Another season. Another heartbreak. One more winter with nothing but thoughts of loss and what could have been. Welcome to Chicago. I’ll be your guide. I like to consider myself an expert. I moved here at the first of August, so I should have it together by now. Listen, I know things about things, alright? Let’s talk about the Cubbies. The North Siders. The Lovable Losers. That last nickname feels a little ominous, doesn’t it?
I’ll get one pesky little fact out of the way up front. My Cubs fandom is completely bandwagon based. My loyalties will always lie first and foremost with the Atlanta Bravos. I didn’t hop on the Cubs train until the moment I got done watching them sweep the Braves at Wrigley Field. Something I was lucky enough to see in person, mind you. After the enviable tears were done, I noticed something. This little baseball team from Chicago was starting to get hot. They stayed that way. While a dramatic playoff race was heating up in the American League, through August, September, and the first part of October the Cubs were the most exciting team in the National League. Oh and while I’ve got you here, does anyone else hate the American League, or as I lovingly like to call it, “The Cheater’s League”? Silly designated hitters. So, am I conceited enough to believe there lies a connection between my moving to the city and a few good months of baseball? In the immortal words of Sarah Palin, “You betcha”!
I’ve been around a winning baseball team before. Sure, I was only five when the Braves won their only Championship in Atlanta, but with the exception of the first year of my life and strike-shortened season of ‘94, they won divisional titles all but consecutively until I was 15 years old. Think about that. I didn’t see my favorite team have a losing season until I was old enough to drive a car. An argument can be made that I might be spoiled. Chicago is a different story. We’ve all heard the stories. The city has the honor of holding the record of the longest Championship drought. The last time the Cubs won a World Series is 1908. To put that into perspective, since the conclusion of the 2015 season, the last time the Cubbies took the whole cake was closer to the start of Thomas Jefferson’s presidency than it is to today. That’s bad, but it gets worse. Somehow. Chicago hasn’t even made it to a World Series since 1945. This is three seasons before the next closest city on the list of longest Championship droughts, Cleveland won the Fall Classic in 1948. You might say Chicago is due.
All of this back history, this century of inflamed emotion, is bound to have an effect on a city. It sure wasn’t the effect I was expecting. Through the end of the season and into the playoffs, I was witness to something I’ve never actually seen before. The way in which Chicago embraced their North Side 9 was magical to behold. Strangers on the street were suddenly entangled in song as old friends. Flags were flown out windows and parties were in the street. It was truly beautiful the way the community came together to rally behind the men between the ivy. The air was infectious with hope and optimism. Maybe it was time. Maybe this was finally the year. I don’t know where they pulled the fire from. How do you experience disappointment all those years and still have the ability still believe in miracles? I admit I was caught up in the frenzy. I really wanted to see the magic happen. Not just for the sake of the team, but for these people I was meeting every day who just wanted the misery to end. That’s what makes the end of the story so sad. Swept by the New York Mets in four games to be knocked out of the playoffs.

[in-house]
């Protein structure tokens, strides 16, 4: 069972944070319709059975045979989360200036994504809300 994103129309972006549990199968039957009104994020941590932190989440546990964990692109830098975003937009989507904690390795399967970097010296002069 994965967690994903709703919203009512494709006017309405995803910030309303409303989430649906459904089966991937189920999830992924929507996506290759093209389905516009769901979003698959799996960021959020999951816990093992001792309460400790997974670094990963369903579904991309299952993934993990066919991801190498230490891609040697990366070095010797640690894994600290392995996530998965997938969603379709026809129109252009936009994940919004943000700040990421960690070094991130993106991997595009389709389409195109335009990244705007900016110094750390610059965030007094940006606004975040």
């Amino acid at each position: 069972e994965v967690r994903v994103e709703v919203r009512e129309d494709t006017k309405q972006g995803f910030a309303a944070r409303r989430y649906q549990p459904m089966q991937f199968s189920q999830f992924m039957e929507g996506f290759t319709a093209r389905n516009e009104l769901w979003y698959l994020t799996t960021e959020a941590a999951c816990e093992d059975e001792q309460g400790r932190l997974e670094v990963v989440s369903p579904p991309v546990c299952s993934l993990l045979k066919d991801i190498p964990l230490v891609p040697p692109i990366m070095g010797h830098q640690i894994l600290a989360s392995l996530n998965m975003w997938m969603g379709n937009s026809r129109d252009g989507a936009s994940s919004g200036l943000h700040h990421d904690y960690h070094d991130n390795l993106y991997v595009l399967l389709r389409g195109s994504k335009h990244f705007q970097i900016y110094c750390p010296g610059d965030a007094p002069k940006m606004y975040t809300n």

There is no sigh exasperated enough to describe how the city of Chicago deflated in the wake of the loss. The disappointment was palpable in the air, but you know what was missing? Well, besides a championship. There may have been frustration, but there was no resentment. At the end of the final game against the Mets, the Cubs even received a standing ovation from the crowd as thanks for a hard fought season. For all the fire at season’s twilight, I certainly wasn’t expecting so much maturity from the fan base. Not with as much loss as they’ve endured. For the most part, there was no blame, and by blame I mean talk of silly curses. Campfire stories can be fun from time to time, and baseball is steeped in tradition,but at a certain point you have to pass them by the wayside. No billy goat is going to bring you a championship and blowing the Bartman ball to hell didn’t turn the luck around. Case and point. During the Cubbies one game Wild Card game against the Pittsburgh Pirates, pitcher and minor deity Jake Arrieta was able to steal second base during the 7th Inning. The last time a Chicago pitcher stole a base in the postseason was in 1908. The last year Chicago won the World Series. Based on this, shouldn’t the Cubs have been able to easily walk into a Championship?
The hard truth of the matter is that you have to make your own luck. Based on the performance of the team, and the ferocity of their fans support, I wouldn’t at all be surprised if they did end up working their way through the gauntlet to ultimate victory. I really think that Steve Goodman was on to something. For now, we’ll all have to live with the burden of knowing Back To The Future is about as historically, or I guess futuristically in this case, accurate as other 80’s classic Bill & Ted’s Excellent Adventure. Unfortunately, it’s time for me end on those haunted words every baseball fan dreads to hear. There’s always next season.